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by Magic!

As you’d kind of expect from a reggae production, delays are an important ingredient of this mix, providing not only a variety of ear–candy (such as the opening timbale fill’s rippling decay tail, the recurring 16th–note ping–pong spin first heard at 0:12–0:14, and the arrhythmic wobble on the final note of that fabulously grimy guitar solo), but also an important element of the lead–vocal arrangement. If you listen carefully for the latter’s eighth–note repeats, you can really hear the mix automation breaking a sweat to pull up entertaining little echo spins wherever the vocal interest might otherwise have waned. Just up to the end of the first chorus, for instance, we get prominent repeats on “raced like a jet” (0:10), “old–fashioned man” (0:23), “answer is no” (0:39) and “we’ll be a family” (1:02), and they get more frequent as the arrangement progresses. Yet it’s crucial to realise how ruthlessly the echoes are excised wherever they might interfere with the lyrical message — you don’t lose a single word to unfortunate overlaps. The delay automation also serves a long–term purpose, helping to differentiate the character of each song section, perhaps most dramatically when the delay briefly dries up for the return of the verse at 1:15.

There’s a great example of opposition panning during this song’s verses too, where complementary clavinet and guitar rhythm parts are panned to opposite sides of the stereo field. This basically performs a kind of mass–market translation slam-dunk: in stereo it sounds wide and full; through one side of a pair of earbuds the listener still gets an individual rhythm part that’s both interesting and solidly nailing the groove; and in mono listeners don’t get timbral damage from phase–cancellation (frequently a problem with stereo keyboard/guitar recordings) or chorusey side–effects from any kind of single–instrument double–tracking. It’s a thing of beauty.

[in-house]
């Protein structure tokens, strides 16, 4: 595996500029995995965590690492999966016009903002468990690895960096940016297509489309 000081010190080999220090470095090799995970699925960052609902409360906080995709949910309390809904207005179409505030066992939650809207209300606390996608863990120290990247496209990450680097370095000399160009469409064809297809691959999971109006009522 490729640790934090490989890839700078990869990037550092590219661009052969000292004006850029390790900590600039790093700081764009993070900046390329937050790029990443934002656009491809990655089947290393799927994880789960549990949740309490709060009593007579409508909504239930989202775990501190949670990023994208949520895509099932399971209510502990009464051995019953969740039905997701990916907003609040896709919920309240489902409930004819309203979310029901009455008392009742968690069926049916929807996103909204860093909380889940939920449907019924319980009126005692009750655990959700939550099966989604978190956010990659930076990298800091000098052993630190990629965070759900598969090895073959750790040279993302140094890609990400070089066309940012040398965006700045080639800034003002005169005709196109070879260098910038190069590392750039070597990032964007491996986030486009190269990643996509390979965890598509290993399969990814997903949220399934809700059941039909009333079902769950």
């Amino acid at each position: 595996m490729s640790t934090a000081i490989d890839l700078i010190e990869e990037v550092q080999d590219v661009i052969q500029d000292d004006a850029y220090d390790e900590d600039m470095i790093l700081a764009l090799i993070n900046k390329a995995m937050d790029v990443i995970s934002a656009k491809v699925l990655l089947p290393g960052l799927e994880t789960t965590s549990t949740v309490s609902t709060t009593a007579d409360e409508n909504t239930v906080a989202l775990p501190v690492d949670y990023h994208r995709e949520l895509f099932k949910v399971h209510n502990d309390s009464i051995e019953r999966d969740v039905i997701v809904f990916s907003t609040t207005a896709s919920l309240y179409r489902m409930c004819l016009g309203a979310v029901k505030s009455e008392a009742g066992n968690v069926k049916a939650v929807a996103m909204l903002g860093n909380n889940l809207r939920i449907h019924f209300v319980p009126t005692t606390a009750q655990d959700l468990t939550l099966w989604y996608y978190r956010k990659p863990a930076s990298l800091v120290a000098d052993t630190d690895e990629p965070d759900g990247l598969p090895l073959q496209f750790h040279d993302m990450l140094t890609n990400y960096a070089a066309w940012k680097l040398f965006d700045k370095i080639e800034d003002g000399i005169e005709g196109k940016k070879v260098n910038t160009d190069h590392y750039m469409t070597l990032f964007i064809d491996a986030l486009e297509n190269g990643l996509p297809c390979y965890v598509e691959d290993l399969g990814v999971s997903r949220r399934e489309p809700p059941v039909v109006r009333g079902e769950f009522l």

Finally, notice how the combined ‘kick plus snare’ hits in that “marry her anyway” refrain never flam at all. Every live drum recording I’ve ever heard with this kind of dual hit has always been rather more variable than this in terms of the timing, and without editing out the flams (which I usually do by cutting a cleaner combined hit from elsewhere in the drum take) it’s almost impossible to achieve this kind of chart–friendly groove consistency.